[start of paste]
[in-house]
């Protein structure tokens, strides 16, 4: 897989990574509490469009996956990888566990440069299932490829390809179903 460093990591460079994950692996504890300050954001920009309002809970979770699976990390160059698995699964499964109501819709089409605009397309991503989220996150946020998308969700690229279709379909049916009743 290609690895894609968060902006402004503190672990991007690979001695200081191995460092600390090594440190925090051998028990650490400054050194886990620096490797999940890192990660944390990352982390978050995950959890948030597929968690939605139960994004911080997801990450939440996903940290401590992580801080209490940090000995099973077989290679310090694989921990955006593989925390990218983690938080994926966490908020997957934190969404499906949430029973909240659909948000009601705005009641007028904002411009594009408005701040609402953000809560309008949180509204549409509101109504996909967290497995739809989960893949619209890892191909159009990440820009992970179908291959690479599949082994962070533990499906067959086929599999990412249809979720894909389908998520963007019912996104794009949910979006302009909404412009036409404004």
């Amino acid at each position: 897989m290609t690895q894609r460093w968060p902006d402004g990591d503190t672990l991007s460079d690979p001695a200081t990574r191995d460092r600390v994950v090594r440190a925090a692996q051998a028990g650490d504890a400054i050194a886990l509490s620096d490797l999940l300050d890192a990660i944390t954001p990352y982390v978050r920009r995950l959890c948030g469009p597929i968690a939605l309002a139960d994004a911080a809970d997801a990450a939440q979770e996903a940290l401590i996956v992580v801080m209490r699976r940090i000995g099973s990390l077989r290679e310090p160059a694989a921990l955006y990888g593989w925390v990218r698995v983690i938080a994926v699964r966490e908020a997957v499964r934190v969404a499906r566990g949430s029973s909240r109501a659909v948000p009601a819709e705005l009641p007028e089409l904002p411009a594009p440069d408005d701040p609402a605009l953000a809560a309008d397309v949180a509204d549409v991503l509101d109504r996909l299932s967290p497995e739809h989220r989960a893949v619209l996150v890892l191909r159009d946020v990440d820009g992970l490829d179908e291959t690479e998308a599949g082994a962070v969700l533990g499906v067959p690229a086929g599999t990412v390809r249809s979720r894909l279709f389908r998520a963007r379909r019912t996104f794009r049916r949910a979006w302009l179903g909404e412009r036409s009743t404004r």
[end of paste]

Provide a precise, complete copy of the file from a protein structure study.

[in-house]
């Protein structure tokens, strides 16, 4: 897989990574509490469009996956990888566990440069299932490829390809179903 460093990591460079994950692996504890300050954001920009309002809970979770699976990390160059698995699964499964109501819709089409605009397309991503989220996150946020998308969700690229279709379909049916009743 290609690895894609968060902006402004503190672990991007690979001695200081191995460092600390090594440190925090051998028990650490400054050194886990620096490797999940890192990660944390990352982390978050995950959890948030597929968690939605139960994004911080997801990450939440996903940290401590992580801080209490940090000995099973077989290679310090694989921990955006593989925390990218983690938080994926966490908020997957934190969404499906949430029973909240659909948000009601705005009641007028904002411009594009408005701040609402953000809560309008949180509204549409509101109504996909967290497995739809989960893949619209890892191909159009990440820009992970179908291959690479599949082994962070533990499906067959086929599999990412249809979720894909389908998520963007019912996104794009949910979006302009909404412009036409404004």
């Amino acid at each position: 897989m290609t690895q894609r460093w968060p902006d402004g990591d503190t672990l991007s460079d690979p001695a200081t990574r191995d460092r600390v994950v090594r440190a925090a692996q051998a028990g650490d504890a400054i050194a886990l509490s620096d490797l999940l300050d890192a990660i944390t954001p990352y982390v978050r920009r995950l959890c948030g469009p597929i968690a939605l309002a139960d994004a911080a809970d997801a990450a939440q979770e996903a940290l401590i996956v992580v801080m209490r699976r940090i000995g099973s990390l077989r290679e310090p160059a694989a921990l955006y990888g593989w925390v990218r698995v983690i938080a994926v699964r966490e908020a997957v499964r934190v969404a499906r566990g949430s029973s909240r109501a659909v948000p009601a819709e705005l009641p007028e089409l904002p411009a594009p440069d408005d701040p609402a605009l953000a809560a309008d397309v949180a509204d549409v991503l509101d109504r996909l299932s967290p497995e739809h989220r989960a893949v619209l996150v890892l191909r159009d946020v990440d820009g992970l490829d179908e291959t690479e998308a599949g082994a962070v969700l533990g499906v067959p690229a086929g599999t990412v390809r249809s979720r894909l279709f389908r998520a963007r379909r019912t996104f794009r049916r949910a979006w302009l179903g909404e412009r036409s009743t404004r």